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10 Extremely Long Movies That Were Released in Multiple Parts

Most of the time, one movie is enough time to tell a whole story. Sure, some movies get sequels, and if a sequel does well, there’s every chance the whole thing could morph into a trilogy. But you’d expect if something was at one point intended to be a standalone story, then it will have been filmed as one movie, released as one movie, and (at least initially) enjoyed by audiences as one movie.

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Sometimes, however, one movie is not enough time for the story at hand. There are a handful of beloved movies that were shot in one go but released in multiple parts because of the enormity of the story being told. The following movies are some of the best-known of these multi-part epics and are ranked in ascending order from shortest total runtime to longest.

1 ‘Gangs of Wasseypur’ (2012) — 317 minutes

Undoubtedly one of the best crime films of the 2010s, Gangs of Wasseypur is a two-part epic that spans just over five hours. It makes use of its runtime by being incredibly ambitious with the array of genres it tackles and by having a narrative of immense scope, detailing the conflict between two powerful crime families in India across three generations and almost 70 years.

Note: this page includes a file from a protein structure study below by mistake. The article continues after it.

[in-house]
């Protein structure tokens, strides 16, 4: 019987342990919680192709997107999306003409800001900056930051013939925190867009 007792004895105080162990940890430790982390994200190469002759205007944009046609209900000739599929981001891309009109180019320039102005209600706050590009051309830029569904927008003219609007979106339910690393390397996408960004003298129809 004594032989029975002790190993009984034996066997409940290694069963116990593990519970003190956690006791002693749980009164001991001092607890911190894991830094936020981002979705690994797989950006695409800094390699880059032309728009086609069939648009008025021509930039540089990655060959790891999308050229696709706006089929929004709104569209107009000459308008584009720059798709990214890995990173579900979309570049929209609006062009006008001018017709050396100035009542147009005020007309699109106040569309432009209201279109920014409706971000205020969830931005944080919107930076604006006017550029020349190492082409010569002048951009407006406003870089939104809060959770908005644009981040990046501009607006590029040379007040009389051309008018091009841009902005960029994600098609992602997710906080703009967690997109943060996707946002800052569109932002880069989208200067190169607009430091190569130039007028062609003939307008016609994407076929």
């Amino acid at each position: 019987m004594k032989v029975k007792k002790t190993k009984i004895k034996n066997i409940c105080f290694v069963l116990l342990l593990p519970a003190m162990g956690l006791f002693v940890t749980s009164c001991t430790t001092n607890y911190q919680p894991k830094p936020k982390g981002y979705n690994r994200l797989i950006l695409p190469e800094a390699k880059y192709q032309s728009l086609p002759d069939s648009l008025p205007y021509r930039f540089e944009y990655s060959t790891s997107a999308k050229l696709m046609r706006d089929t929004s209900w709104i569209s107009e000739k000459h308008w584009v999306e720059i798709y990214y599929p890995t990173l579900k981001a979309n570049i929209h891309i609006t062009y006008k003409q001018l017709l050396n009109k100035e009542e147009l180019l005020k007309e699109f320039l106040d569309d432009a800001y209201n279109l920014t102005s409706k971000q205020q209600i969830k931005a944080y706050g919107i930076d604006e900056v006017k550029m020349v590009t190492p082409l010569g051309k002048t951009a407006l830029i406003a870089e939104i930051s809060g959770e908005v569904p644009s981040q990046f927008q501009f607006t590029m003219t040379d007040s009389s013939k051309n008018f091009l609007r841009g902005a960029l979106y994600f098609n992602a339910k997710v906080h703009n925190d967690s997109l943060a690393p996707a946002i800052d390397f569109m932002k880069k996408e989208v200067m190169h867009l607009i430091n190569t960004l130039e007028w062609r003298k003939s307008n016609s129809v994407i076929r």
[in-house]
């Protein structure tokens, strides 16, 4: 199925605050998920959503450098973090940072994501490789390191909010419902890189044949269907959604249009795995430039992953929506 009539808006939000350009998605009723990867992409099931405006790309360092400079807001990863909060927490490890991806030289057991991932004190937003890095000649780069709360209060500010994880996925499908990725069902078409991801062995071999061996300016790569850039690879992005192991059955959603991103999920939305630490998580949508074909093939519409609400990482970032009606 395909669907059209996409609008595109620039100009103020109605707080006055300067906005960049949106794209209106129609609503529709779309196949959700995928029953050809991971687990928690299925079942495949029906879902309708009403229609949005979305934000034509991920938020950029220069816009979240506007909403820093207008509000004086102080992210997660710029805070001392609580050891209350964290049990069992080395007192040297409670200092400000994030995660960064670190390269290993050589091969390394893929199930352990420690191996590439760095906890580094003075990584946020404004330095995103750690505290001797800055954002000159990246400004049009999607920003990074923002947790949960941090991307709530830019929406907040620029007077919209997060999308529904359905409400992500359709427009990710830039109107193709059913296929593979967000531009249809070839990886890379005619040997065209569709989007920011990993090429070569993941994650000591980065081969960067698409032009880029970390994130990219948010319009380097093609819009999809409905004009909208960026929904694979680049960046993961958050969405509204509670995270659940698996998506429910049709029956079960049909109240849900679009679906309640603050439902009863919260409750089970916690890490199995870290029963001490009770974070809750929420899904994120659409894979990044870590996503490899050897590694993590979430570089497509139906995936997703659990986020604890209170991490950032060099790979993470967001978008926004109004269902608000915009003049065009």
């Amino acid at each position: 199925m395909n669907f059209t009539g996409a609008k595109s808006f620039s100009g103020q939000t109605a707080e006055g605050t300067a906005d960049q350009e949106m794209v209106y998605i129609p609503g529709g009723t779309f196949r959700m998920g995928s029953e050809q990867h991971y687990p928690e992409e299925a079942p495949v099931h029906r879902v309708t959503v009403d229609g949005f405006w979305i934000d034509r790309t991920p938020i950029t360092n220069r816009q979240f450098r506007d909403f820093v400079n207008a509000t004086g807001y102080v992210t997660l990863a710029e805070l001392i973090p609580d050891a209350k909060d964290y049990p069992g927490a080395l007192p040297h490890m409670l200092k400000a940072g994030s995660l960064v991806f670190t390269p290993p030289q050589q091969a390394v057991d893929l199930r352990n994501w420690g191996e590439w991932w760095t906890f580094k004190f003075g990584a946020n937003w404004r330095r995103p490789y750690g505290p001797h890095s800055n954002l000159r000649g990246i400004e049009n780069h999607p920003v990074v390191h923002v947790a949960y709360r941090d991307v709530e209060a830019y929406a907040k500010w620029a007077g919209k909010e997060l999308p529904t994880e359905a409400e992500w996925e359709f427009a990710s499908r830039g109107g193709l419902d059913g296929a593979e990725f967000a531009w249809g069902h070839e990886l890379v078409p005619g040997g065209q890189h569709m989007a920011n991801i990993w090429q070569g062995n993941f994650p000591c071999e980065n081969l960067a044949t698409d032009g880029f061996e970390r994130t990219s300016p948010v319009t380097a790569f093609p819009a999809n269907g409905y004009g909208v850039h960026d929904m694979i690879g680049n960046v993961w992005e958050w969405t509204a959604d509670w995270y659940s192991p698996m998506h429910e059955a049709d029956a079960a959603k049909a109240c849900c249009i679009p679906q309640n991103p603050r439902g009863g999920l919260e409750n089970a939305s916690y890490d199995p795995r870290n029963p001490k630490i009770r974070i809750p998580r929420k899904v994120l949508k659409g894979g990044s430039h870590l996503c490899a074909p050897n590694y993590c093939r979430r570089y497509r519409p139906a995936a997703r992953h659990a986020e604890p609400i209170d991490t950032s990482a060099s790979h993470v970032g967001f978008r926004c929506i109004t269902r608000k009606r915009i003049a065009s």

If anything, the film was probably split in two because most people aren’t going to be able to watch a movie that’s five hours long, even with an intermission. It works well because the film as a whole is relentlessly paced and probably best split into two viewings anyway, making a Part 1 and a Part 2 a welcome division here.

2 ‘Nymphomaniac’ (2013) — 325 minutes

Image via Nordisk Film

Lars von Trier is no stranger to making challenging movies, and Nymphomaniac might well be his most challenging. It follows a woman named Jo (played by both Stacy Martin and Charlotte Gainsbourg), who’s a sex addict, who tells her story to a seemingly hospitable bachelor, with much of the film playing out as a series of flashbacks.

Because of how long Nymphomaniac ended up being, it was divided into two volumes, with both being released in 2013. There are also differences in runtime between the edited and uncut versions, with the total runtime of both volumes for the full uncut version totaling five hours and 25 minutes.

3 ‘Avengers: Infinity War’ (2018) and ‘Avengers: Endgame’ (2019) — 330 minutes

Chadwick Boseman, Chris Evans, Scarlett Johansson and Sebastian Stan in 'Avengers: Infinity War'

The wait between Infinity War and Endgame might’ve felt like an eternity for fans of the Avengers series, but the two films were actually shot as one movie. It makes sense, given that the Russo Brothers were the directorial duo behind both, and the two films together Russo Brothers were the directorial duo behind both, and the two films together do ultimately tell one huge story.